The newly released assessment by the UK government’s scientific advisers that the GBP12bn test and trace programme “is having a marginal impact” in reducing Covid-19 transmission has refocused attention on how other countries are faring with their regimes.
Since test-and-trace programmes were first mooted around the world at the outset of the pandemic – including monitoring via apps or hardware – they have been beset by issues of privacy and public support over both downloading and using apps and also with a wider willingness to abide by isolation measures.
test-and-trace regimes have also been hit by practical problems, including system capacity that – as in the UK – has seen people forced into long waits for tests or results, which have undermined their usefulness.
Several European countries have seen problems with their test-and-trace programmes as the number of infections has climbed rapidly again.
As a comparison published by the Lancet pointed out, even behind the headline-grabbing claims of large numbers of promised tests a day, “countries and regions have varied in their ability to implement effective find, test, trace, isolate, and support systems”.
South Korea has generally been held up as having a model system, although it is worth pointing out that its efforts were helped by emergency legislation that allowed it to override privacy concerns.
Within days of its first case in February, the country was preparing for large-scale testing including of asymptomatic individuals. The contact-tracing system combined patient interviews to find out where people had been and who they had met with GPS data from mobile phones and bank card transactions.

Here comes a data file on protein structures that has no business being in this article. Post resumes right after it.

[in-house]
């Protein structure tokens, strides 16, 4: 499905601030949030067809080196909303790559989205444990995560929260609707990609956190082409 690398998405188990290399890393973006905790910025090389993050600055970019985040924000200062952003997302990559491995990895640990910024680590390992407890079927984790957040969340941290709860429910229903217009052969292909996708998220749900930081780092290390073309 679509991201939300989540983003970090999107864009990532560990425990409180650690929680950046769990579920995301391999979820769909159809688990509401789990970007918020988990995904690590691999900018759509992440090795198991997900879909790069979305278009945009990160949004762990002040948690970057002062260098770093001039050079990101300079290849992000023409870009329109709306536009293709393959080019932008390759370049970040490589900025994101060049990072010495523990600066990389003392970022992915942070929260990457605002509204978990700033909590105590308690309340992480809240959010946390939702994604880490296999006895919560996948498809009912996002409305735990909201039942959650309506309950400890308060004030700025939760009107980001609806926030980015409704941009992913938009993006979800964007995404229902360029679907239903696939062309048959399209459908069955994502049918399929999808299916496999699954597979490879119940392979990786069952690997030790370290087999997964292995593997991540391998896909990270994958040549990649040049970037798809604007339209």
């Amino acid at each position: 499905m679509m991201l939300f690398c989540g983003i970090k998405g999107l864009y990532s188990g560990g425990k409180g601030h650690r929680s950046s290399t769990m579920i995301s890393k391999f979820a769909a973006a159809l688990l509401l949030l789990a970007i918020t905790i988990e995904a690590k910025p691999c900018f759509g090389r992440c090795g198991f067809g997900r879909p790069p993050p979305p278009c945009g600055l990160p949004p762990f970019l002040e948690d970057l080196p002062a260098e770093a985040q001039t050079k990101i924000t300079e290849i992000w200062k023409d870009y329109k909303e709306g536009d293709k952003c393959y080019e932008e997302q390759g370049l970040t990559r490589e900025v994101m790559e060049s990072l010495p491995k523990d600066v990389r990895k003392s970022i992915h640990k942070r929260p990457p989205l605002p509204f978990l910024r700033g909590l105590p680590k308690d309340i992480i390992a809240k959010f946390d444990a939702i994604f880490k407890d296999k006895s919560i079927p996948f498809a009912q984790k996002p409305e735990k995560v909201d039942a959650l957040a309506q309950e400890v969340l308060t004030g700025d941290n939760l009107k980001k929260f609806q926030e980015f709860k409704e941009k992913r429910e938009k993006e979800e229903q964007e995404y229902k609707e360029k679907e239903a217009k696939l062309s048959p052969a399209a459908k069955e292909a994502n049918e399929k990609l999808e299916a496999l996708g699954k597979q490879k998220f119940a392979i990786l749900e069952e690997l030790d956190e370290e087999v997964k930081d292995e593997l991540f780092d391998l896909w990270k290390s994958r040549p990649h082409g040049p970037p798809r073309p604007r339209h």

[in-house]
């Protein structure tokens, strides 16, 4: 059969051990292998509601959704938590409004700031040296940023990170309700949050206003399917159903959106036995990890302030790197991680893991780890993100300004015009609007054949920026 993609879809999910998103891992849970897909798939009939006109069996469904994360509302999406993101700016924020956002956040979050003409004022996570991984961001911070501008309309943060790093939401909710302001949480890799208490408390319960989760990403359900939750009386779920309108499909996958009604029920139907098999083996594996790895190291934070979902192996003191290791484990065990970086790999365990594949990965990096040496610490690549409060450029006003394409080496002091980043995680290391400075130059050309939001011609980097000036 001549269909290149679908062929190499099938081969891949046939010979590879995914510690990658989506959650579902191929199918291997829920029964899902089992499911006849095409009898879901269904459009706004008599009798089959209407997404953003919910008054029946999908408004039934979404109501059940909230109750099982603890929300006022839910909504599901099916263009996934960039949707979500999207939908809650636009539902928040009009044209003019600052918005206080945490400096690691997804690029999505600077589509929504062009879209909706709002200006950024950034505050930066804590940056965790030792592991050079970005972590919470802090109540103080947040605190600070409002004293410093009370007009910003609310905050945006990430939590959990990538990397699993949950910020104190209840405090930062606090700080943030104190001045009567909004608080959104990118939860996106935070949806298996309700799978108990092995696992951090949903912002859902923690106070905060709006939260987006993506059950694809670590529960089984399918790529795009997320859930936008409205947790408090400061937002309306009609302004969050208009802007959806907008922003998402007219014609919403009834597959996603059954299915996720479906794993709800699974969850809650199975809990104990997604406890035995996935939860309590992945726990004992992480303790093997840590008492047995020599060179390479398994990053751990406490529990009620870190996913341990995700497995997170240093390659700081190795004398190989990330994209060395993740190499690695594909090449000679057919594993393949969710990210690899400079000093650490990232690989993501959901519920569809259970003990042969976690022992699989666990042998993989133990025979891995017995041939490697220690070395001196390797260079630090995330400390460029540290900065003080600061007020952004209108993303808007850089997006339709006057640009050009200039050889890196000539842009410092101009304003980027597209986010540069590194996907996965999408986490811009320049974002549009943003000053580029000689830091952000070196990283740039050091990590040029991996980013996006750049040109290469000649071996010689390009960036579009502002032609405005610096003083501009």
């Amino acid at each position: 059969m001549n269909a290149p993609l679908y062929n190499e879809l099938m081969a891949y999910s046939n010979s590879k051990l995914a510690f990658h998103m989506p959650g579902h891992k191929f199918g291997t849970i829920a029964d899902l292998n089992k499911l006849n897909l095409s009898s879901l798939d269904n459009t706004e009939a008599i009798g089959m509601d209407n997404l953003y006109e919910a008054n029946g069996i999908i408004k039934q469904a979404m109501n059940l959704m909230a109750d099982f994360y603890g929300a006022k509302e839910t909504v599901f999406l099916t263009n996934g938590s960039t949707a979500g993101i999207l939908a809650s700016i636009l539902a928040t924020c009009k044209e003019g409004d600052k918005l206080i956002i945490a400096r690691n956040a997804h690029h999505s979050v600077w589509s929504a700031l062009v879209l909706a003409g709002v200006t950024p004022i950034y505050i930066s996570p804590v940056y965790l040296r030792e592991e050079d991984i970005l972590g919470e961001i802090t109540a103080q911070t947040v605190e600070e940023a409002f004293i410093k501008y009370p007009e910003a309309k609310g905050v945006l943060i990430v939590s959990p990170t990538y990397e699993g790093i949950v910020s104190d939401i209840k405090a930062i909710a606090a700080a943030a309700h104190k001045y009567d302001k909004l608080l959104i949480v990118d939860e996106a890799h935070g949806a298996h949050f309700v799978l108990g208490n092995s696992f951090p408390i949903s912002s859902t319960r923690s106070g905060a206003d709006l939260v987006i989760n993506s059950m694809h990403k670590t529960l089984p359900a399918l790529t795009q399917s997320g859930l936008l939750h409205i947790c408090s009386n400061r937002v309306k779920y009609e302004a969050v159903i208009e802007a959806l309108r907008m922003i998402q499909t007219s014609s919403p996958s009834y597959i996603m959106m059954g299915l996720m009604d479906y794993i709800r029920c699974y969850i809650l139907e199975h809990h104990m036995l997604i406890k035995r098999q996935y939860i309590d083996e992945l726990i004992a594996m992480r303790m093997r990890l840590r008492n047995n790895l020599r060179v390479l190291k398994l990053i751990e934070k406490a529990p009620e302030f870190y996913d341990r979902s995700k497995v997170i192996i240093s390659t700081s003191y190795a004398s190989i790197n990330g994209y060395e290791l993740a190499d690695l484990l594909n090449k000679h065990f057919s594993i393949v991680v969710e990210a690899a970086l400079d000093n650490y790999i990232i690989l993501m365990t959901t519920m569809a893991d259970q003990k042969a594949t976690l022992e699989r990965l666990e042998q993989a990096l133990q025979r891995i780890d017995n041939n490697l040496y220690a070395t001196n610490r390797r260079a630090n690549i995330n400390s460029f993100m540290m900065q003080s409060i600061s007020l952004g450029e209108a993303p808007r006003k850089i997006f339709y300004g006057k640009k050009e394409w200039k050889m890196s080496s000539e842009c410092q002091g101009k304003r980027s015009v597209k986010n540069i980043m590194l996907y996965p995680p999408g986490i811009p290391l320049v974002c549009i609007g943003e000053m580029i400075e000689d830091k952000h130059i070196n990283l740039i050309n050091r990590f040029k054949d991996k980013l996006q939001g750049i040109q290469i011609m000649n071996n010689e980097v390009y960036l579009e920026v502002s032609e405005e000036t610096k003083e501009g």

South Korea has also been far more rigorous in its regimes for those returning from abroad. It is a similar story in Hong Kong, which last month introduced a free testing programme for anyone with a resident’s ID card.
Mandating more intrusive systems, however, is not the whole picture. Germany, which places a high value on privacy protections, has still managed a much more successful test-and-trace system than the UK.
While the country’s Corona-Warn App, which relies on bluetooth technology, has been downloaded by 20% of the population since June (still well short of Iceland at almost 40%) it has only reinforced a series of prompt and well thought-out measures that have marked out Germany’s approach.
Unlike the UK, which tried to construct a newly centralised system, Germany’s regions and even local labs were deployed with a degree of autonomy.
Perhaps unsurprisingly, as the Lancet paper pointed out, countries that have done well are those where administrations enjoy a higher degree of public trust and where government public health messaging has been clear.
“With a few exceptions, such as Germany, New Zealand, Norway, Scotland, and South Korea, political leaders have struggled to secure public trust and thus support for continued lifestyle changes,” the Lancet paper concludes.